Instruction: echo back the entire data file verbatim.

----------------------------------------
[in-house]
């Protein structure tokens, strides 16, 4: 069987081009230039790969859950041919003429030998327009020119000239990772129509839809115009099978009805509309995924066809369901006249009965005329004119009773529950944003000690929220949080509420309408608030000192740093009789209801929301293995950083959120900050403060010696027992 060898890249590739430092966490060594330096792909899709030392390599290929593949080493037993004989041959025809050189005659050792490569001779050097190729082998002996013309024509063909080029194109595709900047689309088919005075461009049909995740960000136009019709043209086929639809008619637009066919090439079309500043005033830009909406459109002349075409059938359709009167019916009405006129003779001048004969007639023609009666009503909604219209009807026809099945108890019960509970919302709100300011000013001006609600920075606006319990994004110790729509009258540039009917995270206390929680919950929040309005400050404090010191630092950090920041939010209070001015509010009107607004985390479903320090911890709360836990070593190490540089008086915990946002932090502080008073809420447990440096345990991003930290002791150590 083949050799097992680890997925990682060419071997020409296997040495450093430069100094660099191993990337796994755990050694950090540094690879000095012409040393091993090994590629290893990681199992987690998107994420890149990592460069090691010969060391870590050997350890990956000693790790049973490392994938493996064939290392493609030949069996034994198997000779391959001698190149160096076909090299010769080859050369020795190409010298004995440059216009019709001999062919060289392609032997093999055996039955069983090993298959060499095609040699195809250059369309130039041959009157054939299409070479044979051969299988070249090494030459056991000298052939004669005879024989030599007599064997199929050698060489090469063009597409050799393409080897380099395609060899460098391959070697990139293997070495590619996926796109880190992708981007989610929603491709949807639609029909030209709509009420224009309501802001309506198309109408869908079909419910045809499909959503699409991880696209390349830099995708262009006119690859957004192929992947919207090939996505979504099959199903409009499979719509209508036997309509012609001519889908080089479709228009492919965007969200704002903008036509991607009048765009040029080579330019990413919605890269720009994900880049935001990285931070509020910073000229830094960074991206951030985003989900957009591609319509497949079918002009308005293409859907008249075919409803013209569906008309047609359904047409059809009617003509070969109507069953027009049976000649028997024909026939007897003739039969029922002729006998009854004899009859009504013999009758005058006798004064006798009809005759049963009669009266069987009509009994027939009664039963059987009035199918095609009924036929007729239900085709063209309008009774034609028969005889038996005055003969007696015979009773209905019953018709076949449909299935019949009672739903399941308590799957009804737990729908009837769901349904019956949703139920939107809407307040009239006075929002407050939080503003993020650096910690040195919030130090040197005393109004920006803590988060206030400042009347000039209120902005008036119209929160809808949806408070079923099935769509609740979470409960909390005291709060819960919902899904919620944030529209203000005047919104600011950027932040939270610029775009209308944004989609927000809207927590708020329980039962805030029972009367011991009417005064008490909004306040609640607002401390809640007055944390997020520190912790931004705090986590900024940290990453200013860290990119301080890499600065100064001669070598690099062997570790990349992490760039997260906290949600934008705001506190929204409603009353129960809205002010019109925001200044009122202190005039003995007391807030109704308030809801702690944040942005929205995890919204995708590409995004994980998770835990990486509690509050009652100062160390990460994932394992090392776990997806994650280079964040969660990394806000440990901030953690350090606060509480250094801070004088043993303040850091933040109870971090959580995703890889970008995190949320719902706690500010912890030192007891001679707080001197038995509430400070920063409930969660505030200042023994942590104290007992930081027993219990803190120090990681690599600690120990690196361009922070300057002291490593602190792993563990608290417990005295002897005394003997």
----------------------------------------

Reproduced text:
[in-house]
């Protein structure tokens, strides 16, 4: 069987081009230039790969859950041919003429030998327009020119000239990772129509839809115009099978009805509309995924066809369901006249009965005329004119009773529950944003000690929220949080509420309408608030000192740093009789209801929301293995950083959120900050403060010696027992 060898890249590739430092966490060594330096792909899709030392390599290929593949080493037993004989041959025809050189005659050792490569001779050097190729082998002996013309024509063909080029194109595709900047689309088919005075461009049909995740960000136009019709043209086929639809008619637009066919090439079309500043005033830009909406459109002349075409059938359709009167019916009405006129003779001048004969007639023609009666009503909604219209009807026809099945108890019960509970919302709100300011000013001006609600920075606006319990994004110790729509009258540039009917995270206390929680919950929040309005400050404090010191630092950090920041939010209070001015509010009107607004985390479903320090911890709360836990070593190490540089008086915990946002932090502080008073809420447990440096345990991003930290002791150590 083949050799097992680890997925990682060419071997020409296997040495450093430069100094660099191993990337796994755990050694950090540094690879000095012409040393091993090994590629290893990681199992987690998107994420890149990592460069090691010969060391870590050997350890990956000693790790049973490392994938493996064939290392493609030949069996034994198997000779391959001698190149160096076909090299010769080859050369020795190409010298004995440059216009019709001999062919060289392609032997093999055996039955069983090993298959060499095609040699195809250059369309130039041959009157054939299409070479044979051969299988070249090494030459056991000298052939004669005879024989030599007599064997199929050698060489090469063009597409050799393409080897380099395609060899460098391959070697990139293997070495590619996926796109880190992708981007989610929603491709949807639609029909030209709509009420224009309501802001309506198309109408869908079909419910045809499909959503699409991880696209390349830099995708262009006119690859957004192929992947919207090939996505979504099959199903409009499979719509209508036997309509012609001519889908080089479709228009492919965007969200704002903008036509991607009048765009040029080579330019990413919605890269720009994900880049935001990285931070509020910073000229830094960074991206951030985003989900957009591609319509497949079918002009308005293409859907008249075919409803013209569906008309047609359904047409059809009617003509070969109507069953027009049976000649028997024909026939007897003739039969029922002729006998009854004899009859009504013999009758005058006798004064006798009809005759049963009669009266069987009509009994027939009664039963059987009035199918095609009924036929007729239900085709063209309008009774034609028969005889038996005055003969007696015979009773209905019953018709076949449909299935019949009672739903399941308590799957009804737990729908009837769901349904019956949703139920939107809407307040009239006075929002407050939080503003993020650096910690040195919030130090040197005393109004920006803590988060206030400042009347000039209120902005008036119209929160809808949806408070079923099935769509609740979470409960909390005291709060819960919902899904919620944030529209203000005047919104600011950027932040939270610029775009209308944004989609927000809207927590708020329980039962805030029972009367011991009417005064008490909004306040609640607002401390809640007055944390997020520190912790931004705090986590900024940290990453200013860290990119301080890499600065100064001669070598690099062997570790990349992490760039997260906290949600934008705001506190929204409603009353129960809205002010019109925001200044009122202190005039003995007391807030109704308030809801702690944040942005929205995890919204995708590409995004994980998770835990990486509690509050009652100062160390990460994932394992090392776990997806994650280079964040969660990394806000440990901030953690350090606060509480250094801070004088043993303040850091933040109870971090959580995703890889970008995190949320719902706690500010912890030192007891001679707080001197038995509430400070920063409930969660505030200042023994942590104290007992930081027993219990803190120090990681690599600690120990690196361009922070300057002291490593602190792993563990608290417990005295002897005394003997």